If a patient were to come directly to a dental appointment from a workout at the gym, what changes would you expect to see in the patient’s vital signs? If you predicted an elevation in the patient’s temperature, pulse, respiration, and blood pressure, you are correct. When an increase in metabolism occurs (such as during strenuous exercise), vital sign measurements also typically increase.
One of your responsibilities as a dental assistant is to inquire about and recognize these situations and help the patient relax before taking his or her vital signs. You may need to take these measurements more than once. If you think the patient is abnormally anxious, provide reassurance, wait several minutes, and then repeat the procedure.
Body temperature is the degree of hotness or coldness of the body’s internal environment. The process of physical and chemical changes that take place in the production of the body’s heat is called metabolism. A healthy person’s temperature will vary slightly throughout the day because of the quantity of stimuli that it encounters. A person’s lowest body temperature occurs in the early morning hours, and the highest temperature occurs in the evening.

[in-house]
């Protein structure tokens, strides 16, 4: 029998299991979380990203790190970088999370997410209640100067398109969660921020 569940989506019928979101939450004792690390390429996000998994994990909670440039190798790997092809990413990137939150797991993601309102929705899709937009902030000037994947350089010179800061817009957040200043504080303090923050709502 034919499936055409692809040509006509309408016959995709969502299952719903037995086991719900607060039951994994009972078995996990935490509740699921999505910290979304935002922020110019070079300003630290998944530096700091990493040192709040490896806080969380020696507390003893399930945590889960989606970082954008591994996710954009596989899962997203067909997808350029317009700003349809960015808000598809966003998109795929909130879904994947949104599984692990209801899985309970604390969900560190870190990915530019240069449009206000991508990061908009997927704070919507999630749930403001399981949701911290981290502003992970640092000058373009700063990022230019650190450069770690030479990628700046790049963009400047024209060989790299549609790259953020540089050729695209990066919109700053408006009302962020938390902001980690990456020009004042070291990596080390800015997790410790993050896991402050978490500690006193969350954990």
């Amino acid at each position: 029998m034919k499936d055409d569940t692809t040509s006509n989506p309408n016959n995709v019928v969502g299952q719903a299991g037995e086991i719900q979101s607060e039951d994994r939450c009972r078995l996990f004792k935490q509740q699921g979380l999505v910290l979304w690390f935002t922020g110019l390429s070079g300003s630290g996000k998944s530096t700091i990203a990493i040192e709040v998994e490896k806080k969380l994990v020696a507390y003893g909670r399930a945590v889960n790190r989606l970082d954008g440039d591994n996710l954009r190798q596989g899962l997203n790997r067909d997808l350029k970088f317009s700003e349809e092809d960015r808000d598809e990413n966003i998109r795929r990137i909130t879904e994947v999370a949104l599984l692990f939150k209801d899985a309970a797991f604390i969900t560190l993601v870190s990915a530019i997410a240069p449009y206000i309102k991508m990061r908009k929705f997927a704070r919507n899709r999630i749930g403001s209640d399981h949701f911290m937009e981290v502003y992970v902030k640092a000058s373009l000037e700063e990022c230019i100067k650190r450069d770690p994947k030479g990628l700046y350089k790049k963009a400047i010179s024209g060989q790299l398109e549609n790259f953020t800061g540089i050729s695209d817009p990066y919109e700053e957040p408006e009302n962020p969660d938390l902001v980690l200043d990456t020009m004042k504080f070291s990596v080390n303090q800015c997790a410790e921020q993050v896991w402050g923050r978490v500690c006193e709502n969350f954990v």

During an illness, a person’s metabolism increases for the purpose of elevating the body’s temperature. Most bacteria and viruses cannot survive in excess heat, and this is the body’s way of defending against such diseases. Have you ever wondered why you become chilled when you have a fever? When fever is present, the blood vessels closest to the surface of the skin constrict, producing “goose bumps.” The body’s reaction to these goose bumps is to make you shiver. A chain reaction then begins, causing the body to produce internal heat for warmth.
The thermometer is the instrument used to measure body temperature. Temperature readings are calibrated according to the Fahrenheit (F) or the Celsius (C) scale. The Fahrenheit scale is the reading most frequently used in the United States, and the Celsius scale is used most frequently in Canada and Europe.
The average range of oral temperature of a resting person is 97.6° F to 99° F (36.4° C to 37.3° C). The average body temperature is higher in infants and younger children than in adults.
Several areas of the body can be used to obtain a temperature reading. The thermometer can be placed under the tongue, in the ear, under the arm, or in the rectum. Temperature readings vary according to the body site used.
Types of Thermometers